15 Plants That’ll Grow Well (Not Just Survive) Under a Pine Tree

“Nothing grows under pine trees!” You must have heard it many times, but it’s a myth, and I am going to prove it to you.

True, many plants will become sick and even die, or they won’t sprout at all under conifers, and it’s a matte of habitat. In fact, fallen pine needles lower the soil pH to about 5.5; next, they have a very dense canopy all year round, which blocks the light.

But you shouldn’t give up and turn to stones, features or pots for landscaping your woodland area…

To succeed with landscaping underneath of a pine tree, you must choose acid-loving plants that can withstand shade and drought.

This will greatly influence your choice, but there are still many plants, including ferns, mosses and many different types of grass, for example, have no problem with such locations. 

There are also a number of flowering plants, small shrubs and ground cover plants that are suitable for planting under under pine trees, firs, cedars and other conifers.

Discover our selection of plants that grow under trees. Along with advice on gardening beneath pine trees so that the bare feet of your pine trees are finally adorned with beautiful flowers and foliage.

The Problem: Why Few Plants Grow Under Pine Trees

The Problem: Why Few Plants Grow Under Pine Trees

Let’s first look at what happens under pine trees exactly first, to understand why these plants will thrive there.

All trees have an important role in the ecosystem and in the creation of different habitats, and pine trees are no exception. If you want to grow most perennials, annuals and even many shrubs, for example, you need to give them the right type of soil to start with.

But trees are different; all trees, including conifers, change the soil to the best conditions for themselves.

So, even if you plant a pine or spruce in alkaline soil, over the years, it will turn it acidic, because this is how it likes it. Pine needles are acidic, and they soon leach their acids into the soil, lowering its pH. It will usually turn to an area which is borderline between moderately and mildly acidic, approximately 5.5.

On this note, old pine needles don’t do it; it’s a myth we need to debunk and dispel. They have already lost most of the acidity, and as they toughen, they leach much less.

The other problem is that conifers and pines are evergreen, which means that their canopies will provide shade all year round, and they are often very thick. What you need is a plant that likes or tolerates partial shade, dappled shade or even full shade.

If this looks like a “mission impossible”, it isn’t and we will see it soon. But first let’s learn how to save time and energy…

Changing Soil Acidity under Pine Trees, Does It Work?

Changing Soil Acidity under Pine Trees, Does It Work

You could add lime to the soil to raise its pH, however… To start with, this would not be good for your conifers; and they would still strive, and manage, to change it back.

So you would end up with a continuous struggle with your trees, investing lots of time and effort to have little and transitory results.

Your soil will be much more fertile if you allow your pine trees to take care of its ecosystem. In short, it is far better to work with Nature than against it.

So, which are the best plants to grow in an acidic and shady environment like you find under pine trees?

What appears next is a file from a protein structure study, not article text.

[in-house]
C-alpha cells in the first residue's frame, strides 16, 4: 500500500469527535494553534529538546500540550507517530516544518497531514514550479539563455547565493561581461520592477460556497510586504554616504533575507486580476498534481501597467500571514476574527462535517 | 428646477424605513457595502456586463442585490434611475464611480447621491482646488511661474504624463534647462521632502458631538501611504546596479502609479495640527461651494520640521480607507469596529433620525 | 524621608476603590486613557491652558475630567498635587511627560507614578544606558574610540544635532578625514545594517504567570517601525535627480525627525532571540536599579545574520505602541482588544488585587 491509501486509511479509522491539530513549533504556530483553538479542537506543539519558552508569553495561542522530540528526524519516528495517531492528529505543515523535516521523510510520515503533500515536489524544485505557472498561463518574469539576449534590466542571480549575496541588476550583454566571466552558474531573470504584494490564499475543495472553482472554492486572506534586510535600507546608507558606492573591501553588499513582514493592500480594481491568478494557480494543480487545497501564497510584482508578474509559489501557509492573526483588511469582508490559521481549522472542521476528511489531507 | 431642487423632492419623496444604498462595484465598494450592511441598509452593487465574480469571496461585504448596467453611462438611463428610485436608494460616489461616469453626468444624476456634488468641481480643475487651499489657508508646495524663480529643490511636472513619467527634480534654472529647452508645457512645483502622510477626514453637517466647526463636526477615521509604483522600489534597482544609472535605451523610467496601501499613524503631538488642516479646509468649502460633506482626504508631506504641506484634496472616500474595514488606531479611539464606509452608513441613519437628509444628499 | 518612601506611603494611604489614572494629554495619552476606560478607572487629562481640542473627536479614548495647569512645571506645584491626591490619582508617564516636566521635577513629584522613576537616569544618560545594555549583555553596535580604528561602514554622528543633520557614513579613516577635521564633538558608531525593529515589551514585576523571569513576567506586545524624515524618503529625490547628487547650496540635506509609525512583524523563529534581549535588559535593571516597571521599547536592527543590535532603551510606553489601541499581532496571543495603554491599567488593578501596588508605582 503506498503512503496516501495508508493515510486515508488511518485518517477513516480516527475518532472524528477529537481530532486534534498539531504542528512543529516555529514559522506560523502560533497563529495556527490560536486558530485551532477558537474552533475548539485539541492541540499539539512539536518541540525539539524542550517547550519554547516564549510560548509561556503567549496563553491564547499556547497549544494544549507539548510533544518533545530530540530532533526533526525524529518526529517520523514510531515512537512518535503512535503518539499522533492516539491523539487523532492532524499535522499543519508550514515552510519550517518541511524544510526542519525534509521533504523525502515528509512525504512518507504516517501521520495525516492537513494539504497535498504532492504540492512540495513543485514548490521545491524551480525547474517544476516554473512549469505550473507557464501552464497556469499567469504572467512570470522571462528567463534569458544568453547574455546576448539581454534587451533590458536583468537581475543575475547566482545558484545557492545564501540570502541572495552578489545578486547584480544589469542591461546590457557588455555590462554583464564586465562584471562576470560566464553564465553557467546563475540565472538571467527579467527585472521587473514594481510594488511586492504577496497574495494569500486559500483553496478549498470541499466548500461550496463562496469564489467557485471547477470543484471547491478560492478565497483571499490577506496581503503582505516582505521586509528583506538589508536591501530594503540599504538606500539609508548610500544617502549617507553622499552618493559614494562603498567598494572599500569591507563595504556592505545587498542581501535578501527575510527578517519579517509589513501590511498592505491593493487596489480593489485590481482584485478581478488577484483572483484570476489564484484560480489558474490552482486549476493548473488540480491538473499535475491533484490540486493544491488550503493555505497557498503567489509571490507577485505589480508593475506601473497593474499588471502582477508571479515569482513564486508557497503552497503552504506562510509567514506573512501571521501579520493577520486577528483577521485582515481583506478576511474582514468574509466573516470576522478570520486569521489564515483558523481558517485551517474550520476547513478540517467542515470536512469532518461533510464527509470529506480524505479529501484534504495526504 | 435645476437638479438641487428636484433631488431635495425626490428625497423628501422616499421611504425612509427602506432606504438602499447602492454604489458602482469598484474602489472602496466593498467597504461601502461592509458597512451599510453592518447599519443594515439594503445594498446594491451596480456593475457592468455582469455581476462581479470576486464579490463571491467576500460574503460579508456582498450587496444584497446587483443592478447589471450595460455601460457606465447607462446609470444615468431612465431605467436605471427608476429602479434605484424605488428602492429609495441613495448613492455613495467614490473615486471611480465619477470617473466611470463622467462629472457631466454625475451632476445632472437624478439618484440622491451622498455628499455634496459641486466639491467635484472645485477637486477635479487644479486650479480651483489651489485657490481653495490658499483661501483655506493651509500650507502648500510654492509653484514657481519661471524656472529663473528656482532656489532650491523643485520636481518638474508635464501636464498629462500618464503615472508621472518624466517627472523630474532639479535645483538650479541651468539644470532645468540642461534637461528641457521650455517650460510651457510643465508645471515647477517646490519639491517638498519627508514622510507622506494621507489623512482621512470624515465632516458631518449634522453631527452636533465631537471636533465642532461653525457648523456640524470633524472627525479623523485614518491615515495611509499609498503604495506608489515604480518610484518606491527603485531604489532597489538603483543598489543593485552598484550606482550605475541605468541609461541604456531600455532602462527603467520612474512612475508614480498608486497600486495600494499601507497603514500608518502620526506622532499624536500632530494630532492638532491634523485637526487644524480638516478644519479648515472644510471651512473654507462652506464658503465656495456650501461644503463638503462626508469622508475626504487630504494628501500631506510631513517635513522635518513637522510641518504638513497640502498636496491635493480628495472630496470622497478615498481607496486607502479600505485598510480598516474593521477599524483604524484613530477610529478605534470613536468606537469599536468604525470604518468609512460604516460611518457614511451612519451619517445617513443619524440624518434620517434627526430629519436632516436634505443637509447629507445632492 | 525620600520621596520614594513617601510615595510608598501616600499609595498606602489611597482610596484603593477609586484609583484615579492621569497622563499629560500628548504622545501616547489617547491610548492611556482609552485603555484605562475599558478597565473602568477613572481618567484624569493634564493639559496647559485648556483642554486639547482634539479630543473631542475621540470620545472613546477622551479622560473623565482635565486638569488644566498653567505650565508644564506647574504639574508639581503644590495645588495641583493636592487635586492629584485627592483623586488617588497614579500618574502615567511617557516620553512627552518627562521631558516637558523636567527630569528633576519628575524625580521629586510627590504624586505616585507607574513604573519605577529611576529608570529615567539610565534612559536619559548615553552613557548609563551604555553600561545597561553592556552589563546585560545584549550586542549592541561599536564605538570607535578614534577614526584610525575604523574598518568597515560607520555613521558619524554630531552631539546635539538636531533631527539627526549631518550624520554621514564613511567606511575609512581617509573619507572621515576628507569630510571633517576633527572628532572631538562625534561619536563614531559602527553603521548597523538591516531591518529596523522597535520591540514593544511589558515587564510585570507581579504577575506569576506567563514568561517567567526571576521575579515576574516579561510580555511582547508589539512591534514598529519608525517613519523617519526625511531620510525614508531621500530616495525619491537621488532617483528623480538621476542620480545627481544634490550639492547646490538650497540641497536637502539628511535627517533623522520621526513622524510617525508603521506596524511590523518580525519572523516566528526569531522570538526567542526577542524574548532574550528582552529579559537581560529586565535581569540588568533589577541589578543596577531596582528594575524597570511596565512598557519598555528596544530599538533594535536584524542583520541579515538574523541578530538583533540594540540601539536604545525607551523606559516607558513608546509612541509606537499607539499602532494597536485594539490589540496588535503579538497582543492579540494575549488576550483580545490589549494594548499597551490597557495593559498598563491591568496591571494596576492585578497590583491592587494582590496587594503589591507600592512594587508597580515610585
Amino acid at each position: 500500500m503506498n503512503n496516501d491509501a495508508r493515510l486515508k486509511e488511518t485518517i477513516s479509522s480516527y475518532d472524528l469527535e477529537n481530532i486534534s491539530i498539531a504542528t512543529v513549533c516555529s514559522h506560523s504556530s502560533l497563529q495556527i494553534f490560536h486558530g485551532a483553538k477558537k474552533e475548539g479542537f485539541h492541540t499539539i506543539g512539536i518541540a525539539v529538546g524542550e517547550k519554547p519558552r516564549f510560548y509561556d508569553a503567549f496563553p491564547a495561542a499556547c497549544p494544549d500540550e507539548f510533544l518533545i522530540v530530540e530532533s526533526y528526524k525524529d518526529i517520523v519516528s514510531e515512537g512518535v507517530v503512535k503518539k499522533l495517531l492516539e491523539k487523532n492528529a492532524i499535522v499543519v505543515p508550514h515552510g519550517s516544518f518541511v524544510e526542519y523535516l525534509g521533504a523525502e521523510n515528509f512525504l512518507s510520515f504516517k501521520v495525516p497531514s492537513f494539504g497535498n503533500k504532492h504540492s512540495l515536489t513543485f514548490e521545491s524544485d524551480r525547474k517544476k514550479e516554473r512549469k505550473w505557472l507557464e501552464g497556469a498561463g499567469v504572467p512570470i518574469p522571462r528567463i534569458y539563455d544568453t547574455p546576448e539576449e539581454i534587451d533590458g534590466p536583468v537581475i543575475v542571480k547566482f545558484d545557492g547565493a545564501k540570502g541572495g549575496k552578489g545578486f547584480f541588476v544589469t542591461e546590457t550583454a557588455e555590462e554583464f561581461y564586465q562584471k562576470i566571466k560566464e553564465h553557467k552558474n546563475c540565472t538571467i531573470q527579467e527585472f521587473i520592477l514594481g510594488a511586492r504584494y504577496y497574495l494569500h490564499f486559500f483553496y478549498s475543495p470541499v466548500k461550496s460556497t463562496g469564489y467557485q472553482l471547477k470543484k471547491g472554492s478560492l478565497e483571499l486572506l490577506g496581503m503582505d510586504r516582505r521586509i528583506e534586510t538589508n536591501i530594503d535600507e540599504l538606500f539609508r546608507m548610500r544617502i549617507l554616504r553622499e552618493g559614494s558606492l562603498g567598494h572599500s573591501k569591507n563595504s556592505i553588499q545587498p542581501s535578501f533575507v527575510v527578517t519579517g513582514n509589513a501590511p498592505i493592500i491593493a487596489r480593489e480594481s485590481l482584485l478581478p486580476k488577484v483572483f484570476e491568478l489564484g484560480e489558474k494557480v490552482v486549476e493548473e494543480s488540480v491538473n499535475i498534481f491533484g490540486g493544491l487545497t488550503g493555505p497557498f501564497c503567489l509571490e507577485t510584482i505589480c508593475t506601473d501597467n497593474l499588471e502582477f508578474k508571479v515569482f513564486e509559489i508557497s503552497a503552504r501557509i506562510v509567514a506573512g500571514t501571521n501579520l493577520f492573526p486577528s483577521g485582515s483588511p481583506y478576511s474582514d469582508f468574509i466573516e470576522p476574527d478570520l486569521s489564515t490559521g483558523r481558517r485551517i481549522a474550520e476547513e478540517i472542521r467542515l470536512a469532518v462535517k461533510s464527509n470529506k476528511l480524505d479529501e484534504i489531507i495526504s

15 Plants That Grow Well Under Pine Trees

15 PLANTS THAT GROW WELL UNDER PINE TREES

Divided up into perennials, shrubs and ground cover, here are 15 great plants you can grow under pine trees and conifers.

What Perennials Grow Under Pine Trees?

Very few annuals will grow under pine trees, because they need sunlight and most don’t take well to acidic soil, but perennial plants are different.

Many grow naturally in conifer forests, for example. So, let’s see what Nature has to offer.

1. Persian Violet (Cyclamen coum)

Persian Violet (Cyclamen coum)

Persian violet is the most common cyclamen you find in pine forests in temperate regions of the world. They can literally fill the carpets of needles you find under conifers with seas of bright and unusual, reflex flowers, growing low in the shade of these evergreen trees.

With their distinct rosy purple petals, this small variety is a strong and reliable choice and an early boomer, perfect to announce spring in shady areas.

They will unfurl as buds on stems that come straight from the ground, and then open just as the days get longer.

The leaves are broad, dark green and heart shaped, with lighter spots on them, and they form small and sweet looking clumps. An alternative variety is hardy cyclamen, or Cyclamen neapolitanum.

This winner of the Award of Garden Merit by the Royal Horticultural Society naturalizes spontaneously in loose and fertile soil, as the corms multiply underground, and it can even offer a partial ground cover solution.

  • Hardiness: USDA zone 4 to 9.
  • Light exposure: dappled shade or partial shade.
  • Blooming season: winter and early spring.
  • Size: 3 to 6 inches tall (7.5 to 15 cm) and up to 8 inches in spread (20 cm).
  • Soil requirements: fertile and humus rich, well drained but regularly humid loam, clay, chalk or sand based soil with pH from fairly acidic to neutral (5.0 to 7.0, ideally around 5.8).

2. Daffodil (Narcissus spp.)

Daffodil (Narcissus spp.)

Daffodils grow well under many trees, including conifers and pine trees. They are massive bloomers with a very strong fragrance, and almost synonym with spring.

Of course, there are many varieties you can choose from, but more natural ones are best, like poet’s daffodil (Narcissus poeticus) and wild daffodil (Narcissus pseudonarcissus).

These are stronger and they adapt well to woodland habitats, just like under the thick canopies of needles. They also naturalize very promptly, and they require little maintenance.

Nevertheless, these are some of the best and most aromatic types of this mythical flower you can ever grow!

Planting daffodil bulbs under pine trees could not be easier, and you will be amazed to see their numbers grow year after year. Just split big clumps every two to three years, to help them propagate and spread them over a large area.

  • Hardiness: USDA zones 3 to 9.
  • Light exposure: full Sun, light shade, dappled shade and partial shade.